Yeah they've been really playing that up angle when competing against Google Apps for Business in particular.
That appears to be the argument, yes. The court isn't claiming authority to send police officers to Ireland and physically seize the data, or authority to force Irish police to conduct a search. Instead they're demanding that Microsoft (a U.S.-based company) produce the requested evidence, if indeed its U.S. staff have access to it (which they probably do).
I think it's problematic from a practical perspective, but I could see how someone could reach that conclusion. Usually jurisdiction of U.S. persons does extend to their overseas assets, e.g. in an investigation of fraud a U.S. court can demand that you turn over your Swiss bank account records, even though these accounts are (of course) in Switzerland.
The main problem IMO is that it puts companies operating in multiple jurisdictions in a bit of a bind. For example, Microsoft Ireland may have responsibility under EU law to not release data except in certain cases, while Microsoft U.S. is required to release it, meaning the company will violate the law somewhere no matter what they do. I'm not sure whether it's possible to avoid that by really firewalling the access, e.g. make Microsoft Ireland an operationally separate subsidiary whose servers cannot be directly accessed by Microsoft USA staff. But that would certainly complicate operations in other ways.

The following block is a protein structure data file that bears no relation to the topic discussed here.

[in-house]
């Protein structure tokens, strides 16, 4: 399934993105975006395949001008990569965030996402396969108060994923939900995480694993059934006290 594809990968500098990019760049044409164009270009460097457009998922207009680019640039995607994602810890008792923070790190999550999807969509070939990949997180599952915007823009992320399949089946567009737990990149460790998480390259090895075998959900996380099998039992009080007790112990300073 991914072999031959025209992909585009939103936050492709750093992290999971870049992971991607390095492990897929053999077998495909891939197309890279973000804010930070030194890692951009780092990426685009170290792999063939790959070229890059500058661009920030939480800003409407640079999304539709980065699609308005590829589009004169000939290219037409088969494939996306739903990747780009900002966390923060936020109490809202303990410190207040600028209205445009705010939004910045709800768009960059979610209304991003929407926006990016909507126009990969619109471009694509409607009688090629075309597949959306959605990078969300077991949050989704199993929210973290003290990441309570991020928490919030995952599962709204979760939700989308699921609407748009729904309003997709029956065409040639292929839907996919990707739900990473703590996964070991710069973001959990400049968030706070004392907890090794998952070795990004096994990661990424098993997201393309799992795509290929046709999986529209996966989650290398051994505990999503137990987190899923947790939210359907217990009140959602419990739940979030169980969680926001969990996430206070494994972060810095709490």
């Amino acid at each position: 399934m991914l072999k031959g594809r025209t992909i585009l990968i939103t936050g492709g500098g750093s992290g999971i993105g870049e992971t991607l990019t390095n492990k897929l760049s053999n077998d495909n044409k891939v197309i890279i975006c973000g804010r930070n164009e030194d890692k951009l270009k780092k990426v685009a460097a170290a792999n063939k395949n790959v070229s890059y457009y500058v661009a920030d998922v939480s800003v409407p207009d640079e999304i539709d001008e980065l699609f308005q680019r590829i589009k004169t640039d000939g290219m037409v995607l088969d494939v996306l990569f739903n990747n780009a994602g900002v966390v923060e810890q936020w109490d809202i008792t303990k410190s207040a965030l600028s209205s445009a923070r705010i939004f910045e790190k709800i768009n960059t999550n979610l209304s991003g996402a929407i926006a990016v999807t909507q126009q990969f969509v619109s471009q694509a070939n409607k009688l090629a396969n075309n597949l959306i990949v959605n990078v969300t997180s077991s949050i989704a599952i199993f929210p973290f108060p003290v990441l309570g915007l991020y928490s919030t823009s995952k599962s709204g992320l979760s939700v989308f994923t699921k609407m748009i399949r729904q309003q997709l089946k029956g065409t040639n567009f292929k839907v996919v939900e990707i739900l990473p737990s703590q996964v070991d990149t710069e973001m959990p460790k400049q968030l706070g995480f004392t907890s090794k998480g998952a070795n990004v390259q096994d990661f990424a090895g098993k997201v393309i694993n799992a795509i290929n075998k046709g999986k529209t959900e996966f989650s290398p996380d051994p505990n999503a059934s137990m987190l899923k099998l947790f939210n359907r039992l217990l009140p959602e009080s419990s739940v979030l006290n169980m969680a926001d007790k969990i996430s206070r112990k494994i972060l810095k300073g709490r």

Malina is pretty well known in some corners of CS for his work on kinetic sculpture and generative art, and for founding the International Society for the Arts, Sciences and Technology, along with its associated journal Leonardo . But I didn't know he did rockets earlier in his career.
A distribution of the expected returns would be more useful than the mean expected return, which can be dominated by a handful of best-selling titles.
Well mostly I want a good starting point written by someone who's looked into it (like the DJB ones above). That involves: 1) parts that work together and have been successfully used together, preferably under Linux, by someone other than me; and 2) parts that fit at a good point on the price/performance curve.